In town last week for my first “old friend” lunch of the year, I used the underground carpark of the Wellington City Library. When I worked in the city, I could use it at no cost, but now that I am retired they want me to pay. It’s a very good library, but I am reading more and more electronically these days.

Air New Zealand’s stylised fern livery looks smart

On Friday my youngest daughter Lena (you may remember her as Helen) and her husband Vasely returned home from a trip to his homeland, Belarus and from there to Wellington via Prague, Frankfurt, Shanghai and Auckland. While waiting in the new domestic waiting area, I spotted a juxtaposition of ferns that I liked.

Pohutukawa and old wood


It’s that awkward time of year for working parents when they have to go back to work, but the kids are still on school holidays. Consequently Mary and I are seeing a lot of our grandchildren, Maggie and Cooper for the next week or so. We went out to Eastbourne with them. They were wandering around the shops and I took a sneaky side trip to the Eastbourne wharf. I was attracted to the row of sawn piles in contrast to the rough bark of the pohutukawa tree. The trees were absolutely humming with honey bees attracted by the blossoms.

Eastbourne beach from the old wharf

Despite the bright sun, there was a bleak Nor’Wester, so my walk along the wharf was brief¬† but gave me an unfamiliar view to the South along Eastbourne Beach. As I write this, the wind is winding up to a full gale with gusts to 160 km/h predicted. I guess the pohutukawa blossoms will take a beating.

Bees Birds flowers harbour Maritime Oriental Bay Seaview Weather Wellington

January 12, 2017 … “watching the tide roll away”*

I don’t think I could willingly move to an inland city. The sea will always be part of the world in which I live.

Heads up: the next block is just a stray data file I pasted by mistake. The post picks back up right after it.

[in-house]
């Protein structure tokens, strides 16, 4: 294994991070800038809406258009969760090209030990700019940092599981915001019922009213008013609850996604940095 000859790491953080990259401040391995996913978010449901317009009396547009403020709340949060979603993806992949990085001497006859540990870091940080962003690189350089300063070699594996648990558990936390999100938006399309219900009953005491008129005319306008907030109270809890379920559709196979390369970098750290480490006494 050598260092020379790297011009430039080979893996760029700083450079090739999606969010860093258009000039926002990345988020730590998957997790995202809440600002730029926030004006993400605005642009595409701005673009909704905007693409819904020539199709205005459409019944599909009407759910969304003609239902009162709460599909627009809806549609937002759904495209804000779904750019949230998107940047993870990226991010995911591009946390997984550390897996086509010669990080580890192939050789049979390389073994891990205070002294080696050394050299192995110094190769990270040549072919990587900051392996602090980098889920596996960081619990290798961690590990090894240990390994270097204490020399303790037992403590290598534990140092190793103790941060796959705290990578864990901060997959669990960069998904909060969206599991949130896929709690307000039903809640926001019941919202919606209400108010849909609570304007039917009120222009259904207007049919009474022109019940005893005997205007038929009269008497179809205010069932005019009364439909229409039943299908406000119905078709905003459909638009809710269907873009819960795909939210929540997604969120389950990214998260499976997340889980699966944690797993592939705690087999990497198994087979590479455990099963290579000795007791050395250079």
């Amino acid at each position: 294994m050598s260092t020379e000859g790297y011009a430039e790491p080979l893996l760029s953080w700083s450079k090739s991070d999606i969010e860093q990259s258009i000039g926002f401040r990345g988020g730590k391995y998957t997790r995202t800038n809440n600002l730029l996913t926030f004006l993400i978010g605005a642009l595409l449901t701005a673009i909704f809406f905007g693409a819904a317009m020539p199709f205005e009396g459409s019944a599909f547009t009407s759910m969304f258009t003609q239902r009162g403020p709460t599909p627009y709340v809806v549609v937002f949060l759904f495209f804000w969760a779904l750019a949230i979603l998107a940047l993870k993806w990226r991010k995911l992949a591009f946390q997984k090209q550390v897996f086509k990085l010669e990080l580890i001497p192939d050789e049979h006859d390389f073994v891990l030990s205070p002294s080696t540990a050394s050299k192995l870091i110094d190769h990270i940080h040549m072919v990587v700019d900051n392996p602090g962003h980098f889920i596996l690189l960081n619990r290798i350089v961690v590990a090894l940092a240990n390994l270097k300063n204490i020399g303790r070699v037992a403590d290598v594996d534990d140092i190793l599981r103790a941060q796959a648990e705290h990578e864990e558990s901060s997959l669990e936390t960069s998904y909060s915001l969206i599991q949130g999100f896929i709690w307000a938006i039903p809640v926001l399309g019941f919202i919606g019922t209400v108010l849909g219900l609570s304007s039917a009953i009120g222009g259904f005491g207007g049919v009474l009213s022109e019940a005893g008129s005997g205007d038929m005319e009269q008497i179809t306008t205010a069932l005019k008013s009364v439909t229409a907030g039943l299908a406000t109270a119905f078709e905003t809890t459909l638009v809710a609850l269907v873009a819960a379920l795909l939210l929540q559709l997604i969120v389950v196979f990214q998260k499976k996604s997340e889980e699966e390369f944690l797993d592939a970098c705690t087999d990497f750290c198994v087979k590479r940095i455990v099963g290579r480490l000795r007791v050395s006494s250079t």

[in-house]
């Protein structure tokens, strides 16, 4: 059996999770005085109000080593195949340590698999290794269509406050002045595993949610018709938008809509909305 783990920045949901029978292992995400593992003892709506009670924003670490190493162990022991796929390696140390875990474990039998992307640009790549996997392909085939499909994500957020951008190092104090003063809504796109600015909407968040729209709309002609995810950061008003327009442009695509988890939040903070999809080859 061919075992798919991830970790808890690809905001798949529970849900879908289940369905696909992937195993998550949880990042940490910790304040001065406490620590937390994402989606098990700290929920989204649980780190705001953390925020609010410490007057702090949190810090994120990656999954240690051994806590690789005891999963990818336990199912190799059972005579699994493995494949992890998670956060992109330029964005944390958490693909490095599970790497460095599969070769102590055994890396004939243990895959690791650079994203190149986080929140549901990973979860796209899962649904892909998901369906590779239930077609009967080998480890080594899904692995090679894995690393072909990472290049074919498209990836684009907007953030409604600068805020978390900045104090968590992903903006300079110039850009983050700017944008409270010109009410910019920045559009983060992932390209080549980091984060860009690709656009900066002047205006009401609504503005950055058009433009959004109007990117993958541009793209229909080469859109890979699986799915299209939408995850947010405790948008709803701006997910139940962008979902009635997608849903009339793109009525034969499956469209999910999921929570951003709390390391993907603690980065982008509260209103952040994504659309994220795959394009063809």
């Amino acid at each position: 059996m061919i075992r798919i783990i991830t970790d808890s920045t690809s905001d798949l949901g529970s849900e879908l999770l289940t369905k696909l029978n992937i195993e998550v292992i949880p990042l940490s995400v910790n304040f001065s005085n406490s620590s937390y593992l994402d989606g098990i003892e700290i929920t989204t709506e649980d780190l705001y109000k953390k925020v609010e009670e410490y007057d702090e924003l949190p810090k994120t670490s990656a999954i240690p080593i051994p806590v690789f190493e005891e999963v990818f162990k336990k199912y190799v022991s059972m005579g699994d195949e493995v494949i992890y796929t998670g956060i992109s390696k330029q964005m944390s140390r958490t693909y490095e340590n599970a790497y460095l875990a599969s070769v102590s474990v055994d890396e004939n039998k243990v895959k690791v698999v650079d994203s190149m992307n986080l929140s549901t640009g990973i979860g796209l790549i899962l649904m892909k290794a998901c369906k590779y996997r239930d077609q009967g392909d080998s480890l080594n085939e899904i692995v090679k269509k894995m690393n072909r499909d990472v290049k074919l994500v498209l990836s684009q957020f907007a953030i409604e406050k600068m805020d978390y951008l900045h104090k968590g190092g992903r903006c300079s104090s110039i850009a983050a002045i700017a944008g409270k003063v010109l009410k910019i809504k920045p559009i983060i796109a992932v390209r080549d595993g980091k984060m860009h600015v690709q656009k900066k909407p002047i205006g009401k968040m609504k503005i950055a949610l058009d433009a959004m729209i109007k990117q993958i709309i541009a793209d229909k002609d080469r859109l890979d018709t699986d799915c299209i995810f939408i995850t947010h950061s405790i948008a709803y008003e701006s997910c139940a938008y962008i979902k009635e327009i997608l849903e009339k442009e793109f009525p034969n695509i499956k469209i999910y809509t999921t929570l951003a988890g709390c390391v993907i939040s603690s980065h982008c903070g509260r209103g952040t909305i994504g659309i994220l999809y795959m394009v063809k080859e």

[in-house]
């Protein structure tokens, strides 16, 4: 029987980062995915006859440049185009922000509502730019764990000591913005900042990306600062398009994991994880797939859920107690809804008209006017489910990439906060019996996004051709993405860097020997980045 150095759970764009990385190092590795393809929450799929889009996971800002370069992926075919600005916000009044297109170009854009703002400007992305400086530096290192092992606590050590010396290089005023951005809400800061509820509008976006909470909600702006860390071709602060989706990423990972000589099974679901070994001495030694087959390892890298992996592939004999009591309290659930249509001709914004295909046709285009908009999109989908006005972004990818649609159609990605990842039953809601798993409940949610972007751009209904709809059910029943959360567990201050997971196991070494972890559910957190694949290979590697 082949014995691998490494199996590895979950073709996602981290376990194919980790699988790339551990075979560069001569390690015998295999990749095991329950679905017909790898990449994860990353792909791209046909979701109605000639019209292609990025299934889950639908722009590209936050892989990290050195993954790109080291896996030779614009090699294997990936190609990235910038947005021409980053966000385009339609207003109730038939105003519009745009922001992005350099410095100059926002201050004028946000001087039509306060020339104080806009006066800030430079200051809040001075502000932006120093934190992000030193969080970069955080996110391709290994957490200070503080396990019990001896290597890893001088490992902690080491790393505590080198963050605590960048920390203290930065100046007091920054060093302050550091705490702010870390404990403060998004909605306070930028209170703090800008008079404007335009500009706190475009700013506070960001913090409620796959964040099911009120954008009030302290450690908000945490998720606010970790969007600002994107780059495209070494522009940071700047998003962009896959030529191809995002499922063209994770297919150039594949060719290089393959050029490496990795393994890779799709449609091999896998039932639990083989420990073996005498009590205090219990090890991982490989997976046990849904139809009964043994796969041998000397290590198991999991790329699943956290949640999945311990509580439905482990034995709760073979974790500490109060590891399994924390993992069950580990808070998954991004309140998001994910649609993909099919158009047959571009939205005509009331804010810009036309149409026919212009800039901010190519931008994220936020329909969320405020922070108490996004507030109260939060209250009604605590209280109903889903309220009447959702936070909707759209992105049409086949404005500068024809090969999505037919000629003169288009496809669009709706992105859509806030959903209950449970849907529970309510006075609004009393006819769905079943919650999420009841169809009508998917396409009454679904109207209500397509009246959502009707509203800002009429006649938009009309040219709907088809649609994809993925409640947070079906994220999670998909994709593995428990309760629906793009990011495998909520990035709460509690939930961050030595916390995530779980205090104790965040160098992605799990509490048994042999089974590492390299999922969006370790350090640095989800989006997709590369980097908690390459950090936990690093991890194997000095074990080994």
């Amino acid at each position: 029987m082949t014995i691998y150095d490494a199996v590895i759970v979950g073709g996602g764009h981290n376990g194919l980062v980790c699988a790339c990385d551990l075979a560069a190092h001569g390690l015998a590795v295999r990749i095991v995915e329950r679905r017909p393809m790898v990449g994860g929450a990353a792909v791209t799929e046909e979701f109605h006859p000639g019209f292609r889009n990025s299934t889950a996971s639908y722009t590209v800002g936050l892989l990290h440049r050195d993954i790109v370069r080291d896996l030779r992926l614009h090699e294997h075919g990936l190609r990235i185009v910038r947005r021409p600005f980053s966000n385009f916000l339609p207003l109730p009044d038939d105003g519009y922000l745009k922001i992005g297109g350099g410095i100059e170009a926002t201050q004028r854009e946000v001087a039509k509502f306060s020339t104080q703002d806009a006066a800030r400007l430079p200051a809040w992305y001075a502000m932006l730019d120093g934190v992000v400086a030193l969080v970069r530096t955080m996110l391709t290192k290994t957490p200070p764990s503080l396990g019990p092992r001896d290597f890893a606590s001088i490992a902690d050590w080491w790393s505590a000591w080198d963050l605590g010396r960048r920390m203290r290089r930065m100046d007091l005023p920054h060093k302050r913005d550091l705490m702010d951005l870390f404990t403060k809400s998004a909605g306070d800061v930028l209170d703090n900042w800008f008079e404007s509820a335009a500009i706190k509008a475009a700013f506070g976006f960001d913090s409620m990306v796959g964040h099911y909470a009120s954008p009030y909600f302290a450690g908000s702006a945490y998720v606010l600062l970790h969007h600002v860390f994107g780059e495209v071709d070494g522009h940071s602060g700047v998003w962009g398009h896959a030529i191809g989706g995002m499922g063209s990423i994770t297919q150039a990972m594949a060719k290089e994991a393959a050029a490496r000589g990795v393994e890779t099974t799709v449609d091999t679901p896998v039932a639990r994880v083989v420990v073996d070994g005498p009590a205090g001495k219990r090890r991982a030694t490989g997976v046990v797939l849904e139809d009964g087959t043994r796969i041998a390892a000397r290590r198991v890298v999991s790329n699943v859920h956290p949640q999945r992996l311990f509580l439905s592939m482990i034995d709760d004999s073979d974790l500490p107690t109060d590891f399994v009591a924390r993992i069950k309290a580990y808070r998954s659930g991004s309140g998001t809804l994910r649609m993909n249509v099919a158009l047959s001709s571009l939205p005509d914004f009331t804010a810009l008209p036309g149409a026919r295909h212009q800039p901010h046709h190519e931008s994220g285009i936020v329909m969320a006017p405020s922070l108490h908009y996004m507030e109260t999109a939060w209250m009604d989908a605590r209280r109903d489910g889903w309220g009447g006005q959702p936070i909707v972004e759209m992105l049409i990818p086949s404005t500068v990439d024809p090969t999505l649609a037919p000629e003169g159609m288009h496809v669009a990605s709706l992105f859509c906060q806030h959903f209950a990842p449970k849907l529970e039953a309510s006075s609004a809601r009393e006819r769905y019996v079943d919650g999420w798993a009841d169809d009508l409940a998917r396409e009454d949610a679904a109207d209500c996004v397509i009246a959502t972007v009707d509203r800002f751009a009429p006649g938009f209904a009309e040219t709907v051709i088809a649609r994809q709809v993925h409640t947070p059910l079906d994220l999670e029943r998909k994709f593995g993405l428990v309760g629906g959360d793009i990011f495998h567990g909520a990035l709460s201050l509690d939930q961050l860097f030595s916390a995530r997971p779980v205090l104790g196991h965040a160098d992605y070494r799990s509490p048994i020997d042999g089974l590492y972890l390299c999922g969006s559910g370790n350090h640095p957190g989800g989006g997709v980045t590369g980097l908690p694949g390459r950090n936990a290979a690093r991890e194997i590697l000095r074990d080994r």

Ovation of the Seas returns to Wellington from Lyttelton

And so here I am again, at Eastbourne this time, watching the Ovation of the Seas enter Wellington Harbour. Have you noticed the phenomenon that makes a very large object appear to move more slowly than a smaller one at the same speed? Stand near a runway and watch a B747 or an A380 on approach and they seem to hang in the air. A B737 or an A320 by comparison zips in to land vary quickly. It’s an illusion. Likewise with the Ovation of the seas. Perhaps my eyes are reluctant to believe that anything that big can move at all.

I’ve done it before but I am delighted to see honey bees in significant numbers

While I was waiting for her to move into a different spot, I was aware of some buzzing behind me. It’s peak pohutukawa season or just past it, and there were hundreds of feral honey bees. For the longest time, I thought they had been eradicated by colony collapse disorder. I hope it isn’t too soon to hope that they are making a comeback. I have seen them in ones and twos , but apart from close to farmed hives, this was the first time I have seen them in the hundreds for many years.

Oriental Bay
Close to the water in Oriental Bay

Of course, much of the time, there is nothing at all moving at the harbour entrance other than the relentless swells from the deep ocean beyond. When that happens, I seek solace in the harbour and the marinas This image is inside the breakwater near the iconic boatsheds below St Gerard’s Monastery in Oriental Bay. I mounted the camera on the bottom of my tripod’s central pillar and placed it within centimetres of the water’s surface for a very low angle. A neutral density filter stilled the water even further though I had to limit the exposure to avoid the boats moving during the shot.